Sharing Literature with Young Children

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Running Head: Sharing Literature

Sharing Literature with Young Children
Vanessa Rayburn
September 4, 2011

Sharing Literature

Having the opportunity to share wonderful books with children is the single-most important reason I began my career in early childhood. Among my fondest childhood memories is being read to by my father. He instilled in me a love for books of all kinds, especially picture books, which I found to be magical. Reading was relaxing and enjoyable, as well as exciting and inspiring. It allowed me to use my imagination to take journeys without ever leaving home. As a teacher, I wanted to share this experience with children. Sharing great literature with young children is a journey itself. Authors
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Not only are the illustrations magnificent, but the repeating phrases demand that children repeat them in the character’s voices, making the story hilarious and irresistible! What makes it even better is that a child is the hero in the end. Our love and enthusiasm for a book can be contagious and make the experience more special for children. Exposing children to poems, songs, and rhymes is yet another good way to share literature with them. Best practice suggests that displaying the words prominently in the classroom allows children to follow along as they are sung or read. (CLAS, 1996) Although they may not be able to actually read every word, a pointer can be used to help them follow along. Inviting them to read, sing, create new verses, and even dance enhances the experience. When children are involved in the process of reading in a variety of ways, it broadens their knowledge, strengthens their skills, and builds their confidence. As educators, caregivers, and parents, we can have a tremendous impact on children’s early literacy experiences. Knowing several strategies for sharing literature with them gives us valuable tools with which we can help them tackle the work of reading. As a result, we have the power to transform it into an enjoyable experience children can enjoy throughout their lives. Sharing Literature References:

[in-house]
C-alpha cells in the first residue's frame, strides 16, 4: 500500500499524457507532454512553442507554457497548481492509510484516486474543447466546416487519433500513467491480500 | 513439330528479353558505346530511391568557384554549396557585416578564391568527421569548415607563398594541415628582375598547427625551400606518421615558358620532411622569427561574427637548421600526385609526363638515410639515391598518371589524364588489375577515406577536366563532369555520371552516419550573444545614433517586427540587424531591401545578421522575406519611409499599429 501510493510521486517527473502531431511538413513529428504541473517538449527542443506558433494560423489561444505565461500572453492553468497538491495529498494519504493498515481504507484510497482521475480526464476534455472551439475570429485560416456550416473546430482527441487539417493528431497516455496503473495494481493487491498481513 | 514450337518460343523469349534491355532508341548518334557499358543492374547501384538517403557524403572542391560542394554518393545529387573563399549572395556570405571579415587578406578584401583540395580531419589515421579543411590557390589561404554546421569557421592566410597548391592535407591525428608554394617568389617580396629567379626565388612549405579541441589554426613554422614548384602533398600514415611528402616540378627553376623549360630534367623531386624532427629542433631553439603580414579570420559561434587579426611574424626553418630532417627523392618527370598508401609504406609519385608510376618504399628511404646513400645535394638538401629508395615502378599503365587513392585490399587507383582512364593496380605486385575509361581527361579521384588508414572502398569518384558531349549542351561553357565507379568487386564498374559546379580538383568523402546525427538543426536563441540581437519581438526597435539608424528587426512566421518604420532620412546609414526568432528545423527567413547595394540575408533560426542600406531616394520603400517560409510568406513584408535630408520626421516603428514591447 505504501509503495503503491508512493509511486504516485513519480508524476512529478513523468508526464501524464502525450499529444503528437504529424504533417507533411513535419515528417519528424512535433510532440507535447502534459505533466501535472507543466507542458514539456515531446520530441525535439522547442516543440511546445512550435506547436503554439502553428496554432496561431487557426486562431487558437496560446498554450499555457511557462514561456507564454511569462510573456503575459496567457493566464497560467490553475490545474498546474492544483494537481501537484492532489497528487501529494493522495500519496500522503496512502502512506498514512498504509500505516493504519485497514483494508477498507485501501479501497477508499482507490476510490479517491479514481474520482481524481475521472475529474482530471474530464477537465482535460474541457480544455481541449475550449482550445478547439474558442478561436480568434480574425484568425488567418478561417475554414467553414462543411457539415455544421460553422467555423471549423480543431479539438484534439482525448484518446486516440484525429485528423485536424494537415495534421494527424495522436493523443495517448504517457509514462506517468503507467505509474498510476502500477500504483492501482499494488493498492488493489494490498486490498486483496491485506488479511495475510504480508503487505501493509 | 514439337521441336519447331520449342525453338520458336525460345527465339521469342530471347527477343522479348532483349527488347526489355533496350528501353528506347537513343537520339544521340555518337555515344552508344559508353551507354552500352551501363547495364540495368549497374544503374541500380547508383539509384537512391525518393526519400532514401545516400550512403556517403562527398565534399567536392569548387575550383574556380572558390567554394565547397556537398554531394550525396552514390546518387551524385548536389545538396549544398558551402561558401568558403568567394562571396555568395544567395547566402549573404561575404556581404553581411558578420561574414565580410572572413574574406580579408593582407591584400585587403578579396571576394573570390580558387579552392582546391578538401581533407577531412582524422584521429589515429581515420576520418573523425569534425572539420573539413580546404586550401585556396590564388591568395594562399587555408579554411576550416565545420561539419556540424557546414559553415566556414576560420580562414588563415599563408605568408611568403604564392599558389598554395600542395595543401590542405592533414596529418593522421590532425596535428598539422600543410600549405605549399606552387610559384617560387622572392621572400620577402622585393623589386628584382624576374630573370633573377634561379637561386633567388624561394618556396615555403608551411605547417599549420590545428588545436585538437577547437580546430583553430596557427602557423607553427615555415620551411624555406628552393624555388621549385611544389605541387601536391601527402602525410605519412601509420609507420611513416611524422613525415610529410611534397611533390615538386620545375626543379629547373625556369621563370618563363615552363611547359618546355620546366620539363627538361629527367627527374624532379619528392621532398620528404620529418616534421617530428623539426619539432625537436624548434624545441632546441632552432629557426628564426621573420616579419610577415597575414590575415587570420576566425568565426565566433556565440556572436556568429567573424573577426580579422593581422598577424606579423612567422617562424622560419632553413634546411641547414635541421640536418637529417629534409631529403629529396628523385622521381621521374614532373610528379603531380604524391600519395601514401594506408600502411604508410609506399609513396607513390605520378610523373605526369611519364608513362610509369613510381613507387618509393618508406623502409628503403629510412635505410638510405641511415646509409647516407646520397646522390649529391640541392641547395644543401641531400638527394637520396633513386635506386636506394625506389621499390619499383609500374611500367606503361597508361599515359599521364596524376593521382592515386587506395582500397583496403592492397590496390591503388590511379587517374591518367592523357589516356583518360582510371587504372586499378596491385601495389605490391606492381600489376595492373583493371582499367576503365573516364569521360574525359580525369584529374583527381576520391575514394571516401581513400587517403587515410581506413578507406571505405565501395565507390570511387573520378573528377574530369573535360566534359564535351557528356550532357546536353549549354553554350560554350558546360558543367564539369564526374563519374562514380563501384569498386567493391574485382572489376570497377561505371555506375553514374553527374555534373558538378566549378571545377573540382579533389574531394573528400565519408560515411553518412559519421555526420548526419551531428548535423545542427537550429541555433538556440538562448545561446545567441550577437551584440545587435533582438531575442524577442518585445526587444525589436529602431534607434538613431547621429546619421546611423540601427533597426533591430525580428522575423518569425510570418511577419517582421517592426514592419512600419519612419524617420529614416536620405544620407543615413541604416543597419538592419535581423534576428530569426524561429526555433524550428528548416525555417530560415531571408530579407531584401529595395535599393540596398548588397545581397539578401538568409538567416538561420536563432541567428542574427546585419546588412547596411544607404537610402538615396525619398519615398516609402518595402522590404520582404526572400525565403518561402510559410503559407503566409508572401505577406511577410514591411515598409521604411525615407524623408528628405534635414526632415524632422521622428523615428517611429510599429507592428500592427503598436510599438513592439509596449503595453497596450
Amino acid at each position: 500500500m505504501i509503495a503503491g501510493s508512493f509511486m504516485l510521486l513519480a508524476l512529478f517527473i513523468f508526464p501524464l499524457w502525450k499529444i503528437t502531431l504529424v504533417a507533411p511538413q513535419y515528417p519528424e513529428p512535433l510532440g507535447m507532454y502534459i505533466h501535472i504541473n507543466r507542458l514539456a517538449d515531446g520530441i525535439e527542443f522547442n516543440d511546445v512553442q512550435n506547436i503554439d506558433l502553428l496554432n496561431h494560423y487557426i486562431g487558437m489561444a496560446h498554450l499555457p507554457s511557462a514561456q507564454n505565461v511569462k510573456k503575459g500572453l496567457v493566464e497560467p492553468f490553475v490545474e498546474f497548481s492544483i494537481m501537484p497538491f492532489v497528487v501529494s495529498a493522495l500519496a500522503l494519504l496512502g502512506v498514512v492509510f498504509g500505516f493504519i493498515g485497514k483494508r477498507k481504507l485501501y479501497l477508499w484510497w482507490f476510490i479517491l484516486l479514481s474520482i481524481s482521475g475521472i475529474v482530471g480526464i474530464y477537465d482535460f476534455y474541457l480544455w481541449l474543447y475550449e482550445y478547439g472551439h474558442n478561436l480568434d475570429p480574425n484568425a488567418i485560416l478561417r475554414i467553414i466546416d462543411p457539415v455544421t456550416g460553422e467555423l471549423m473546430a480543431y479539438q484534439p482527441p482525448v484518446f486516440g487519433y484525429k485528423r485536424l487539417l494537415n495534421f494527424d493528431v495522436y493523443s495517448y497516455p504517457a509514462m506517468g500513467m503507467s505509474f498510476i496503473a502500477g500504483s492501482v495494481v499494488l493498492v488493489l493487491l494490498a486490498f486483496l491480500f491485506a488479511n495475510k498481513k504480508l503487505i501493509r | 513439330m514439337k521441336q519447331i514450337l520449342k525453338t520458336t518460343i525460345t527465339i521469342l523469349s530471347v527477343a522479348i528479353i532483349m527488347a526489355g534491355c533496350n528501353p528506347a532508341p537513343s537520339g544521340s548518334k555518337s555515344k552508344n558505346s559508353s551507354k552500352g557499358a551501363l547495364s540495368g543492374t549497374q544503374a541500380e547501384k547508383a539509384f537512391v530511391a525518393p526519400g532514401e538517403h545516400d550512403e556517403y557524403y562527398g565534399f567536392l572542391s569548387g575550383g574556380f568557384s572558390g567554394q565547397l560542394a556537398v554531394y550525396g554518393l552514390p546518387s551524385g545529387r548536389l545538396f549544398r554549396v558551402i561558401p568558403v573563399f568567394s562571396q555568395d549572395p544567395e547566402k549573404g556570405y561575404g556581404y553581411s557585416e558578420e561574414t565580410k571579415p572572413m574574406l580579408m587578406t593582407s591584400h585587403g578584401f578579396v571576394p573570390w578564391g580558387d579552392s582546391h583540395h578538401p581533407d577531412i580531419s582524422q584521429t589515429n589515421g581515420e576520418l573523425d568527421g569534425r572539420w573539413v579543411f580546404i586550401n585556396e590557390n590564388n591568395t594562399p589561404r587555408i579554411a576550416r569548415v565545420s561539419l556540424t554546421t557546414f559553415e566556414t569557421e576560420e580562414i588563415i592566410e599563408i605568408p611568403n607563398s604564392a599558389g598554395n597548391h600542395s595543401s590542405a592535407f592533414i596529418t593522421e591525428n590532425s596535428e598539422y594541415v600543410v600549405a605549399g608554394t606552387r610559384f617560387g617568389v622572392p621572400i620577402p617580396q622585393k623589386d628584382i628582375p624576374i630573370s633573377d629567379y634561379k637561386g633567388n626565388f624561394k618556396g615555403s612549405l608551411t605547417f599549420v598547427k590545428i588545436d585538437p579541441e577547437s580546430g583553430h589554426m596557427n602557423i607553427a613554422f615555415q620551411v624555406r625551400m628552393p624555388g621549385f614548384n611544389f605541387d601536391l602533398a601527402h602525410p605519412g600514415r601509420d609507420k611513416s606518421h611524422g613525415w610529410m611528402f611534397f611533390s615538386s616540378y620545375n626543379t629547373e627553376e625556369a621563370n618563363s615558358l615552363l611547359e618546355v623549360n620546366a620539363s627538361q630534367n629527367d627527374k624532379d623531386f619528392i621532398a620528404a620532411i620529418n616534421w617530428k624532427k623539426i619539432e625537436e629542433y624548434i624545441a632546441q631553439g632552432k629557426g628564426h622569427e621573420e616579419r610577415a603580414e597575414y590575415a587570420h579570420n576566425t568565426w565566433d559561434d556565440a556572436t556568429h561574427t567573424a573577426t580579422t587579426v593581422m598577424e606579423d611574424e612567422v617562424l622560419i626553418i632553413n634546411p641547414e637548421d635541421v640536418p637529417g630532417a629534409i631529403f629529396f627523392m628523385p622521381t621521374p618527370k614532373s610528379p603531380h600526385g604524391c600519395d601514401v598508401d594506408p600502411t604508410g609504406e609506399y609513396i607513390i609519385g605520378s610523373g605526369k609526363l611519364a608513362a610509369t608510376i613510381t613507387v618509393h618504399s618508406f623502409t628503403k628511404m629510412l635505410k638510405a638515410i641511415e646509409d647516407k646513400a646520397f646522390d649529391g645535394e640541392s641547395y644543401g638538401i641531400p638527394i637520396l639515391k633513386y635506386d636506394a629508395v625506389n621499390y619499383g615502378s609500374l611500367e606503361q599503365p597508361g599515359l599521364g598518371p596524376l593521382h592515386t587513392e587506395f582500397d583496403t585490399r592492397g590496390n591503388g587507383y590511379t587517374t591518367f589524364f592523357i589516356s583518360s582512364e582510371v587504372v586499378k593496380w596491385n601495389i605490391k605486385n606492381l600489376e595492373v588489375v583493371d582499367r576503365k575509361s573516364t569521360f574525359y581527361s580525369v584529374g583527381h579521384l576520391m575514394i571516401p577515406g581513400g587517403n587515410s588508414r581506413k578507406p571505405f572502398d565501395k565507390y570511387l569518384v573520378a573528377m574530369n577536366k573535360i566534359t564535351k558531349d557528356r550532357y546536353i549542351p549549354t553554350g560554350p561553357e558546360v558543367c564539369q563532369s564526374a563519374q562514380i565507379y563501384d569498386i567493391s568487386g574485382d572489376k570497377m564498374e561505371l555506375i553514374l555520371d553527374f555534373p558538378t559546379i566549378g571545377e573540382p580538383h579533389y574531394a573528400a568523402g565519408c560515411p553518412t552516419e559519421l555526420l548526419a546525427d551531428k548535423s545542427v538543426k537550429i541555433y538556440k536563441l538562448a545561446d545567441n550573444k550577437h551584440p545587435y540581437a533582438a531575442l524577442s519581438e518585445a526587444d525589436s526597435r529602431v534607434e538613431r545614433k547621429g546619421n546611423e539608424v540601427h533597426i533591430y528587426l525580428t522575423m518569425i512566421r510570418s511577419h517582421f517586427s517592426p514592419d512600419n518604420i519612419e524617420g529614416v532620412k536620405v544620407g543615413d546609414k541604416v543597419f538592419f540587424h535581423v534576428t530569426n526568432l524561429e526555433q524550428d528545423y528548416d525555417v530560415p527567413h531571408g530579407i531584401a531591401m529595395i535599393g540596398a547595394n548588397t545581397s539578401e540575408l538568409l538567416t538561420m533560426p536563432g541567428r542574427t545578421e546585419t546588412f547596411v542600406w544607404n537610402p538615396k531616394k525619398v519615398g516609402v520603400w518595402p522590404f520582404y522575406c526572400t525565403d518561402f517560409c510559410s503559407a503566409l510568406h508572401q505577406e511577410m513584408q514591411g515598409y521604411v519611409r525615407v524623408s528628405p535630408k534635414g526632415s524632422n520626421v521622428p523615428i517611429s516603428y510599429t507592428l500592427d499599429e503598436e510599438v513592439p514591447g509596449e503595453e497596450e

CLAS, Emergent Literacy Instructional Program and Support Services (1996), Center for
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